The Ocean Beyond

Prelude: The question of why conduct particle physics at the energy frontier has been coming up a bit lately. Here I offer an accessible personal opinion for one reason why, in the form of a very short story. Future posts may tackle the more practical and scientific issues at hand.

The Ocean Beyond

Mark C. Kruse, 25 Feb 2019

The vast ocean stretching beyond their horizon begged to be understood. From this ocean they were born, to one day be reabsorbed, completing a cycle that entwined them as one. Their innate passion to understand the ocean was derived by their need to understand themselves, to know where they came from and to where they will go. The ocean, begging to be understood, was fundamentally within.

Although a society of many differences and conflicts, this one hunger arising from a pervasive trait united them. A hunger only truly gratified by pushing their limits to explore the ocean so not to become isolated from it. They had built ships over many decades of increasing size and complexity designed to reach ever greater expanses. Often limited by their technology at any given time but more often, defining it.

Their ships had discovered much about the ocean, changing their view of it and their place in it. They had discovered many islands. Some close enough to mount dedicated expeditions to map with precision every feature, some still too far away to know so well. As they mapped out their surrounding seas they were becoming closer to understanding who they really were.

There were groups who dedicated their lives to studying the ocean and predicting where there might be islands, and where there likely were none.
The ocean was vast, so guidance was needed for which direction to send the ships. Some were sent to known islands, to study properties and aspects in more detail. This was a valuable part of their strategy. Knowing with finer precision the composition of the soil, rocks, and vegetation on an island allowed them to make more informed predictions as to what might lie beyond the regions accessible to them. And while the unseen ocean waited, they built other mightier ships to explore it, increasingly complicated and daring endeavours, requiring scores of teams dedicated to the many facets needed to allow these ships to extend their reach. And while endeavours of this magnitude suffered, almost by necessity, challenges and questions provoked by expanding boundaries, they were able to integrate these challenges into their instinctual quest.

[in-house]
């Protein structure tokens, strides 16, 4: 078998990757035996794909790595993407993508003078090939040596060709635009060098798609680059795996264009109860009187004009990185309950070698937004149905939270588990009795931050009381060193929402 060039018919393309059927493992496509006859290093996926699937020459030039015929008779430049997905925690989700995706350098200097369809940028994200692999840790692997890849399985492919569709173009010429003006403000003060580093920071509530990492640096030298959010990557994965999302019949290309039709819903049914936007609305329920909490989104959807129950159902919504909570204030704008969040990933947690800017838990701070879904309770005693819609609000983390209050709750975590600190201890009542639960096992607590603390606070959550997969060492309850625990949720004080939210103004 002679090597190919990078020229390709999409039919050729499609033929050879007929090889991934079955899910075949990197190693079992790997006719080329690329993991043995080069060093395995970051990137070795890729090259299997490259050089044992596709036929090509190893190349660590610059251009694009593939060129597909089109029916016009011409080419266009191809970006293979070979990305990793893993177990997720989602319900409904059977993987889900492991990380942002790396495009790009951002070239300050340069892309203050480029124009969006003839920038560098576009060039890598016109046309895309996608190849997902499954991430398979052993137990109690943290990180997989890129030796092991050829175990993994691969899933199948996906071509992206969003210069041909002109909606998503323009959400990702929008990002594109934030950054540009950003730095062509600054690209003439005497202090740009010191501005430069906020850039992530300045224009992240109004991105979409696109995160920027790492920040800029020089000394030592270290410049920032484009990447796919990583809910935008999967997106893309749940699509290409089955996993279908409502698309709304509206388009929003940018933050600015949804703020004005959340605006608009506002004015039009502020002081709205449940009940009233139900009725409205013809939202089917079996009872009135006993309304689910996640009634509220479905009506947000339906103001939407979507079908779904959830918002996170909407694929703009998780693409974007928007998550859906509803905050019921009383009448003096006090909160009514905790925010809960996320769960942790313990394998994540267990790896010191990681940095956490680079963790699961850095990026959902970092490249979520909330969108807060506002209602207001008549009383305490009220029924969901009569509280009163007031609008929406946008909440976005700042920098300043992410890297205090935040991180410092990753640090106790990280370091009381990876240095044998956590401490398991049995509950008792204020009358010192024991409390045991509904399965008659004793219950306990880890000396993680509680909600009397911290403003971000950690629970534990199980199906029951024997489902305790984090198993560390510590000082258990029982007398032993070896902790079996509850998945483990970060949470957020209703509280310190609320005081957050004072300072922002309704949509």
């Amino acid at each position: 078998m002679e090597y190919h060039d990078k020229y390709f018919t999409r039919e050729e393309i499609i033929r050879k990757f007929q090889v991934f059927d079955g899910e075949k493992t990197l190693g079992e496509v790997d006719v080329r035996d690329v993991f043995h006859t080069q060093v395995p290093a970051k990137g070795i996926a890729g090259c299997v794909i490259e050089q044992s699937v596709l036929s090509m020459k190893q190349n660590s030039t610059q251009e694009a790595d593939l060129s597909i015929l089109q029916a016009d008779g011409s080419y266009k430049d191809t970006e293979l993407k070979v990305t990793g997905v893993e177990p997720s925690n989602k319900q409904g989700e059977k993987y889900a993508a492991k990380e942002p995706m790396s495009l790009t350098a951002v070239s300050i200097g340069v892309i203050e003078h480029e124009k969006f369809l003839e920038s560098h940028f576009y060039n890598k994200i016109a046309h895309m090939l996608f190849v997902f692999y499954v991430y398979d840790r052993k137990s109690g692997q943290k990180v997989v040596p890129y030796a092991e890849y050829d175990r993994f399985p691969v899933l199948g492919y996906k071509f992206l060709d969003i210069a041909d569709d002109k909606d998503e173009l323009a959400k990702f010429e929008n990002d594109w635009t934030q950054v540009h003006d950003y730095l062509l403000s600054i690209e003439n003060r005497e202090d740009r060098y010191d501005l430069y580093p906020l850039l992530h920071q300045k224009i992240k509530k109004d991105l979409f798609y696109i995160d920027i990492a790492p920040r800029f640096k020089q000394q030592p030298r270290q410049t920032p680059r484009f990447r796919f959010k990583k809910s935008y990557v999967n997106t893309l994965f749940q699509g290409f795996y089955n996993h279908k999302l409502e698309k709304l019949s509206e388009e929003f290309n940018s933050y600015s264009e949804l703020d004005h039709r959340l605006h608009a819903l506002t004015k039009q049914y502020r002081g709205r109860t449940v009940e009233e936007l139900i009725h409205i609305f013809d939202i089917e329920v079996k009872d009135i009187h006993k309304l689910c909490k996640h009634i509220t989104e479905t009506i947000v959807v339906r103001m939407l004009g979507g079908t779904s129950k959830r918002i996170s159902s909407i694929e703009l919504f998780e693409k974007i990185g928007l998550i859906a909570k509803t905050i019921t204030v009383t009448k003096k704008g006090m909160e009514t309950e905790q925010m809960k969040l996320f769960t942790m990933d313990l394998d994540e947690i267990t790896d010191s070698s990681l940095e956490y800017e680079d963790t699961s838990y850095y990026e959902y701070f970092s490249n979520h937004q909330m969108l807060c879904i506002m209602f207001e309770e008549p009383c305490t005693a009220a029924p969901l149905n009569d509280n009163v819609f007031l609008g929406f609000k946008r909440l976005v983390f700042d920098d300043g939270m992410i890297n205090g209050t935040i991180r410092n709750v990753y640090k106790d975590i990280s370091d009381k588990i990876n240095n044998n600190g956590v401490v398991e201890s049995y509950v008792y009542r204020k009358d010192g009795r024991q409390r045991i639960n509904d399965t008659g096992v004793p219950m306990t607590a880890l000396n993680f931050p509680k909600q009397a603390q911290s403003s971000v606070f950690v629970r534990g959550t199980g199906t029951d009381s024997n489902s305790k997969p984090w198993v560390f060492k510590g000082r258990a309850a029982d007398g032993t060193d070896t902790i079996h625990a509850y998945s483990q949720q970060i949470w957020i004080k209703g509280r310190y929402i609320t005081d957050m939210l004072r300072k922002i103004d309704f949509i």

But it wasn’t easy. Questions both societal in nature, concerning the priority of these endeavours in light of other values, and more philosophical, confronting a perceived dilemma of exploring in the dark without the guidance of predictions, had to be addressed.

The latter produced the greatest challenge they faced, before finally arriving at their “Epoch of Enlightenment”. That challenge was to overcome the uncertainty, perhaps even fear, of where to look next. Their predictions were starting to become more speculative, asynchronous with their observations of known islands and the seas surrounding them, and no longer able to provide reliable guidance as to where new ones could be found. Furthermore, it was becoming unclear how the predictions and ship designs were entangled, how one was influencing the other. It was natural for ship designs to take some direction from reasonable expectations of what the ocean was hiding, but they wouldn’t want to design a sophisticated ship for calmer waters when a rough sea had to be crossed.

They realised too, that their predictions were merely models of the ocean, to explain what had been observed and to conjecture what would be. The ocean was under no obligation to abide by their predictions and hopes, let alone be understood in the languages they used. The only way forward was to look and see, and adapt their paradigms over time to bring them closer, deeper within themselves.

Many thought that new islands would not be found until an unfathomable expanse of the ocean could be traversed, an undertaking unattainable in their foreseeable future. But how sure could they be that this expanse offered no new findings? Indeed, in the past the ocean had surprised them with unexpected islands and features. Was too much emphasis being placed on the discovery of islands? Could features of the ocean itself, of the seas within reach, offer clues as to what was hiding beyond?

As explorers, these questions and concerns were unsettling. As explorers with an innate sense of their connection to the ocean, they knew they had to overcome these challenges and continue their quest to chart its mysteries. And so they plotted their course. Like a child being told there is nothing under that rock over there, they were compelled to question the source of the prediction, and to look. To do otherwise would have defied what defined them, that made them intrinsic to the world they sought so desperately to know, and so to know themselves.

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